Public schools in the District of Columbia and North Dakota poised to get more students, while student populations in New Hampshire and Connecticut are predicted to shrink over the next decade.

The state's school funding formula, teacher pay, school choice and the rights of transgender students all are on the agenda as the Texas legislature meets for 30-day special session.

Democratic Gov. John Bel Edwards said in a radio interview that his office is trying to figure out whether state Superintendent John White must be reappointed by the state senate.

Kansas' supreme court judges will decide in the coming weeks whether the state legislature's new funding formula provides enough money to help more of its public students meet basic academic standards.

California's education department wants to define "ineffective teachers" under the Every Student Succeeds Act as those who are improperly assigned or don't have full credentials.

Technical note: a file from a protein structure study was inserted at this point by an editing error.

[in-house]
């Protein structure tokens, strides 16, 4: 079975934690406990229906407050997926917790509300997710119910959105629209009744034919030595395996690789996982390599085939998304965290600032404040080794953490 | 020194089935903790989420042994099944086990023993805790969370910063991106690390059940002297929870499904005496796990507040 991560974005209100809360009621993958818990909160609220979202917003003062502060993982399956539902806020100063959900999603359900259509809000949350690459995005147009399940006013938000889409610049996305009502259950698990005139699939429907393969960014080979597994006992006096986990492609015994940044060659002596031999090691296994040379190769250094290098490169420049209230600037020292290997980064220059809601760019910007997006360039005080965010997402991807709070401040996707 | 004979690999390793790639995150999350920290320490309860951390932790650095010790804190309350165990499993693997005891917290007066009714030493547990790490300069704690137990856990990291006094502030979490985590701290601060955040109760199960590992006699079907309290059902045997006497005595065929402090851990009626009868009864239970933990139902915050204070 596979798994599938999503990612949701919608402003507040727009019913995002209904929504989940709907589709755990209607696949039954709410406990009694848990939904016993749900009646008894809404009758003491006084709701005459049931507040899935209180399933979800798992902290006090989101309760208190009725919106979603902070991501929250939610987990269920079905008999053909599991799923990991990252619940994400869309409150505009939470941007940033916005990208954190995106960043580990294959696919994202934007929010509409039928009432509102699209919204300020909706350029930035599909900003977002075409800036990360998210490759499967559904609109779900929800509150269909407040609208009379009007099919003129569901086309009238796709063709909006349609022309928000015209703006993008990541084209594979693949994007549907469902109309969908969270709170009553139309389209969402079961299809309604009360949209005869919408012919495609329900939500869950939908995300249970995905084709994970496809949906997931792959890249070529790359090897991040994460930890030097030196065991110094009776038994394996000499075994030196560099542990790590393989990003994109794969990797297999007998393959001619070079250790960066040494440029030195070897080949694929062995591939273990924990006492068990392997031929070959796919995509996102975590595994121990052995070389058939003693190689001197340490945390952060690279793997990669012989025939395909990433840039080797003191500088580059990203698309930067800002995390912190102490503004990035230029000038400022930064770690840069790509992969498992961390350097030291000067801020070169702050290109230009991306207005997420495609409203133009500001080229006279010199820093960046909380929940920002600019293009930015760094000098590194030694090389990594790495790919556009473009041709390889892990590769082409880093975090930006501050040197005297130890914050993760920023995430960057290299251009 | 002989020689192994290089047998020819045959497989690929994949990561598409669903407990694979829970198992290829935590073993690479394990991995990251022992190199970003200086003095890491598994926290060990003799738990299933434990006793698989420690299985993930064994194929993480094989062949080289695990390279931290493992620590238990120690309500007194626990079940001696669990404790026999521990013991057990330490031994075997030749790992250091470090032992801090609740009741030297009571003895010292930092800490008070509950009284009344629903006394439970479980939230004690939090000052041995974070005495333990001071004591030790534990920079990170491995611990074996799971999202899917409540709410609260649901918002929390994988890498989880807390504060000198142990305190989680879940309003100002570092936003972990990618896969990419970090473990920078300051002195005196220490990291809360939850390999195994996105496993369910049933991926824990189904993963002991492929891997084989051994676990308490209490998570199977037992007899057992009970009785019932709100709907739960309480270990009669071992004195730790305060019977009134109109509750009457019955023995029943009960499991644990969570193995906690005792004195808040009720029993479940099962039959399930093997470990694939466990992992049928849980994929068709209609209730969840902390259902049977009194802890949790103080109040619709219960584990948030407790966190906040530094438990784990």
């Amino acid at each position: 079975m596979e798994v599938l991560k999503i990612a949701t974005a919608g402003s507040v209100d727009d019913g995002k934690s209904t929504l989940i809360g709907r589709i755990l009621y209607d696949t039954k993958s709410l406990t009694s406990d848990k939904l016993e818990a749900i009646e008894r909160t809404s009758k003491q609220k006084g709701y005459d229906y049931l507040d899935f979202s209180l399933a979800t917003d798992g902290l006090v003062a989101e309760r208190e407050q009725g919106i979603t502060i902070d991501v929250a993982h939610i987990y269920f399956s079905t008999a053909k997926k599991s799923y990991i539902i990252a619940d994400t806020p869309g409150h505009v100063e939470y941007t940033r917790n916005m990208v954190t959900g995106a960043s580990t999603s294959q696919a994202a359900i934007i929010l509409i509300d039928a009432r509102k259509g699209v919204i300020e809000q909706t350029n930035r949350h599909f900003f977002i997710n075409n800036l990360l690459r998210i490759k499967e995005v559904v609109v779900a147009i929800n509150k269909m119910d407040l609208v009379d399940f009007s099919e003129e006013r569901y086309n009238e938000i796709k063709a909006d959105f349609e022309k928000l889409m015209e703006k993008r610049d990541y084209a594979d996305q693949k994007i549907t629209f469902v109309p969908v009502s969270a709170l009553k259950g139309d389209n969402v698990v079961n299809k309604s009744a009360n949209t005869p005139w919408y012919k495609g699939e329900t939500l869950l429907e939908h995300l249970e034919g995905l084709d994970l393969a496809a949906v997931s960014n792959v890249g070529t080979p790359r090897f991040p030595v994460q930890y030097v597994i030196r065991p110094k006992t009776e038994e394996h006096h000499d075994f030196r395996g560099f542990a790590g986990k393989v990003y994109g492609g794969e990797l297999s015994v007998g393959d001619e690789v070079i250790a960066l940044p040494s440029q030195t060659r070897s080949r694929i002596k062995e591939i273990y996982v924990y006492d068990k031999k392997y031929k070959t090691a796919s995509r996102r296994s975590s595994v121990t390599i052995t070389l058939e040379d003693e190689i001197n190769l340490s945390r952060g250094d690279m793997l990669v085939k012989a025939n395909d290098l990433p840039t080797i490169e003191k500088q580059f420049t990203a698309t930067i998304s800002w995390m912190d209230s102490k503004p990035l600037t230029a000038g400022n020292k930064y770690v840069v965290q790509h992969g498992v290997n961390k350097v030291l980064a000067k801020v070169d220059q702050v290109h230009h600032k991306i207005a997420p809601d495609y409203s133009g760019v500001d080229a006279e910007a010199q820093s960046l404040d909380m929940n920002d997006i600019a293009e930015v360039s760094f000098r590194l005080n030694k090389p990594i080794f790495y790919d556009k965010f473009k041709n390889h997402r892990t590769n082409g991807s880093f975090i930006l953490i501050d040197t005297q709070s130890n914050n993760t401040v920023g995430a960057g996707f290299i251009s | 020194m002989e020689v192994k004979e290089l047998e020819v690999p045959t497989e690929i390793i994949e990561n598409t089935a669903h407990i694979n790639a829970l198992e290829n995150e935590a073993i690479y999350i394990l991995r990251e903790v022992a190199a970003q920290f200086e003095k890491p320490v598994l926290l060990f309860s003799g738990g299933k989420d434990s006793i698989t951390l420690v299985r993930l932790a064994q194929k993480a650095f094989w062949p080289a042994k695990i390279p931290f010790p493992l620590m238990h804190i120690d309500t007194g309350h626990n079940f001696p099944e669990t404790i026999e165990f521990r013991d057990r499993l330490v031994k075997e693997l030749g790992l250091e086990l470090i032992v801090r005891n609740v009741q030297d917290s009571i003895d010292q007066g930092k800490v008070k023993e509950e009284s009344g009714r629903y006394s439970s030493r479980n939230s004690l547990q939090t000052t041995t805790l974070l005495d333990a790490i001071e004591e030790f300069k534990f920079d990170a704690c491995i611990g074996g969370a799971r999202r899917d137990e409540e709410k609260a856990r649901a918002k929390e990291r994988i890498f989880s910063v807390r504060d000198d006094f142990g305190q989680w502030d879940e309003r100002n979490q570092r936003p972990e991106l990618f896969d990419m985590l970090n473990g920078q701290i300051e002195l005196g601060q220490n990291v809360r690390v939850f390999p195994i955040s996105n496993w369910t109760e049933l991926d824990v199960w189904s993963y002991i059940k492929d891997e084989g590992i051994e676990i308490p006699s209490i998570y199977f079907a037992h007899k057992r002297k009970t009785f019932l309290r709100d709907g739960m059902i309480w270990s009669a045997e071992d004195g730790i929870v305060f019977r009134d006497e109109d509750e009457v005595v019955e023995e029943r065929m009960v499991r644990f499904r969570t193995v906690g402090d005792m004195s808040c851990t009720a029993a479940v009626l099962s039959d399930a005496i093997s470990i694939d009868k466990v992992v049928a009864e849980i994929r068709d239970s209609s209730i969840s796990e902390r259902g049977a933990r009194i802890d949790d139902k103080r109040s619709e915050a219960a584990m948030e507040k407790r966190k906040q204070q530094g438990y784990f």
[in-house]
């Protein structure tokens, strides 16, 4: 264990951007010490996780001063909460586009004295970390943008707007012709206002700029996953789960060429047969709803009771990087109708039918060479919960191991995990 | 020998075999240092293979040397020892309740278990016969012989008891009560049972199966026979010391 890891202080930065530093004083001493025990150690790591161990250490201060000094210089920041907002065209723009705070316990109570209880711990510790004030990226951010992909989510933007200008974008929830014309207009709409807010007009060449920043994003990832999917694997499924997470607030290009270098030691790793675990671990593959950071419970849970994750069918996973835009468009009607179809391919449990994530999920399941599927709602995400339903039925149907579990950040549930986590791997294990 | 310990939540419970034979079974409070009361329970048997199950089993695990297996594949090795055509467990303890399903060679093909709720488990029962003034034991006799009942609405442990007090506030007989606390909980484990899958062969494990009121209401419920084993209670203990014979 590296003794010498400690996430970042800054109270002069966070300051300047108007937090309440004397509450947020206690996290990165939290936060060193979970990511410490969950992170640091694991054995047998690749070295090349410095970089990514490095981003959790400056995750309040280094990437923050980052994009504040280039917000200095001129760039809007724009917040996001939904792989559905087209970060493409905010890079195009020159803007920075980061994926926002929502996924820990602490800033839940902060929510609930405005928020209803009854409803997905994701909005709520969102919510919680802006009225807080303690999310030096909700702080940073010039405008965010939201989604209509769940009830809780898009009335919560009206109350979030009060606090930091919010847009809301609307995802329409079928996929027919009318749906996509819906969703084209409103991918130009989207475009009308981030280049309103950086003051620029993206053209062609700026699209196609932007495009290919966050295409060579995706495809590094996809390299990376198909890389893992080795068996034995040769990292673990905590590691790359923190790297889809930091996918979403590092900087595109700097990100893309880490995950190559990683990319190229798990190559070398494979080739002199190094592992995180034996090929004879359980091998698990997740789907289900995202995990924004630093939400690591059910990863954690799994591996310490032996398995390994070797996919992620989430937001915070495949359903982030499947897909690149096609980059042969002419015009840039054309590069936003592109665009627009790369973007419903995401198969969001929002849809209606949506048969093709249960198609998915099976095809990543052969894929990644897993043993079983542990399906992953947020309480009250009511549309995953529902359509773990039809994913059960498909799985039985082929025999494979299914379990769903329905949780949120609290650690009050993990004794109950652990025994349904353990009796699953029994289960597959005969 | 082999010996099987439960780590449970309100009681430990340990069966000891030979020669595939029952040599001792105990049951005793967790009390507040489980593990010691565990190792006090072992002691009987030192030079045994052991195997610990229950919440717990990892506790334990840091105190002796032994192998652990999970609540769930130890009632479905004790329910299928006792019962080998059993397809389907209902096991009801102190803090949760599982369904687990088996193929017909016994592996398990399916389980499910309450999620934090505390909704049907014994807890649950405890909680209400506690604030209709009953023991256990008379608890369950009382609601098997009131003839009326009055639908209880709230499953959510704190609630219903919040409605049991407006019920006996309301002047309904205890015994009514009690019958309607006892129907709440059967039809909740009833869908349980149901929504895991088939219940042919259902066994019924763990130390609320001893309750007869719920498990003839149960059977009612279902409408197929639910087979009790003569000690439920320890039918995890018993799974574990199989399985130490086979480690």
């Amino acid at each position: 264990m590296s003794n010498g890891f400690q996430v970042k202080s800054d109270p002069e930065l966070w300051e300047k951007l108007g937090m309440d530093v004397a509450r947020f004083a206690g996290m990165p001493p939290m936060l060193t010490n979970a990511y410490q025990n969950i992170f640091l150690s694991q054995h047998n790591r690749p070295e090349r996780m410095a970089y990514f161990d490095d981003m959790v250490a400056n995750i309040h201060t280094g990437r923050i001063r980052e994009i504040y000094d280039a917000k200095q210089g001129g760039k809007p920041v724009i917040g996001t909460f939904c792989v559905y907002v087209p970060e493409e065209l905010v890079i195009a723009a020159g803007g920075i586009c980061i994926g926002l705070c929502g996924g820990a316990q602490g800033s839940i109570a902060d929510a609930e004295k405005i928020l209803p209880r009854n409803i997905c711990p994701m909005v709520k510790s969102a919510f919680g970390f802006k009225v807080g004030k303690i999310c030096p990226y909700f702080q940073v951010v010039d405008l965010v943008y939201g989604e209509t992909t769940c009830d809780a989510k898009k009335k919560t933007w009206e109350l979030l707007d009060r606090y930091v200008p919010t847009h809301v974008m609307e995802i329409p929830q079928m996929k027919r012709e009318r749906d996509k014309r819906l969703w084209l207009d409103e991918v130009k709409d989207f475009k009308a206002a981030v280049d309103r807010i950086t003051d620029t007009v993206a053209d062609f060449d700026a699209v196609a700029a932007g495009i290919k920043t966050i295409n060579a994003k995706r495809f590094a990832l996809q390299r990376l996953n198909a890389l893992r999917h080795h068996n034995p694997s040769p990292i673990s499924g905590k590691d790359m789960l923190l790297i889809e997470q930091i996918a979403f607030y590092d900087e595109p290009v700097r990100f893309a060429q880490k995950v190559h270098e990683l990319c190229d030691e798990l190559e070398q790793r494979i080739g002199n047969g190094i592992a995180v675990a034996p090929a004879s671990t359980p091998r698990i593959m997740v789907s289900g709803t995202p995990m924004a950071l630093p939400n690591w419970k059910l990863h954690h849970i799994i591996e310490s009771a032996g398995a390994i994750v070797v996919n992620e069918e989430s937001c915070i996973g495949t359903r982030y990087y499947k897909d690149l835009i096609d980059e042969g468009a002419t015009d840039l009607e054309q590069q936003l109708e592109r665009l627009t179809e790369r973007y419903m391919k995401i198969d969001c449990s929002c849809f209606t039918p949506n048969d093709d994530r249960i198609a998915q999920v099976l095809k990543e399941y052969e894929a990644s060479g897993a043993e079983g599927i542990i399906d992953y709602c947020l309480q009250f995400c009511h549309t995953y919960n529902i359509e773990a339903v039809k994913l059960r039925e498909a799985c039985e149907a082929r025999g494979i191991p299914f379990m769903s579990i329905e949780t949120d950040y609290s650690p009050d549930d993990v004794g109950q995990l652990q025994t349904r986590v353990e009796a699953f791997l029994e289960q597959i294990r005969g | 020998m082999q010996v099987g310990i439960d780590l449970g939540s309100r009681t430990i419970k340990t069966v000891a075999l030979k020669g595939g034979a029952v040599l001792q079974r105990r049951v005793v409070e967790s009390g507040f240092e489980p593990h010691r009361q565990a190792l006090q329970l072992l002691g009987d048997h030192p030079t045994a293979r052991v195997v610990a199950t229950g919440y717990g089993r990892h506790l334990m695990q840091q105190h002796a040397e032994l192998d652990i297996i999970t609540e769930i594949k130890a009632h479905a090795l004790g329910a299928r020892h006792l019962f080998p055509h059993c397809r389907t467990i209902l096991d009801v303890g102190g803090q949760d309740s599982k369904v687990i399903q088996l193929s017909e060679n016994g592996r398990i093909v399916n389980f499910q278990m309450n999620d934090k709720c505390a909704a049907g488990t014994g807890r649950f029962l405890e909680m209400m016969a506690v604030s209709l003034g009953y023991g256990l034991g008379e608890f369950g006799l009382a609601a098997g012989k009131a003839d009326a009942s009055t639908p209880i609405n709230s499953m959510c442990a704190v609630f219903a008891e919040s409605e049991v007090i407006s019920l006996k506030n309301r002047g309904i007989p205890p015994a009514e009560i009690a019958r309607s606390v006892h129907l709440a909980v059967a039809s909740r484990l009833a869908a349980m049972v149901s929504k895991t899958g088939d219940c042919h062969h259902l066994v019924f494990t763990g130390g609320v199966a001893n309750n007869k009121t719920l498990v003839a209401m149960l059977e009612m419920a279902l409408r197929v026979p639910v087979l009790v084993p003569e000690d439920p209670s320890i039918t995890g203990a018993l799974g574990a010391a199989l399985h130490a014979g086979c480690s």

While districts have more flexibility to set teacher pay, Washington's education department will more heavily scrutinize district spending to assure that it aligns with the state legislature's priorities.

If the new funding formula passes muster with the state's supreme court, Kansas schools will soon get $285 million more in state aid, but with new strings attached.

In Illinois, Maine, and Washington, the new fiscal year dawned with K-12 spending caught in the crossfire between feuding legislators and governors.

Knowing school-by-school spending would be a boon for parent groups, civil rights activists say, but state officials say its tough to figure a dollar amount for thousands of schools.

Mitchell Chester led one of the academically highest-performing states through adoption of common-core standards, ambitious school turnaround efforts, and adoption of a state-designed standardized test.

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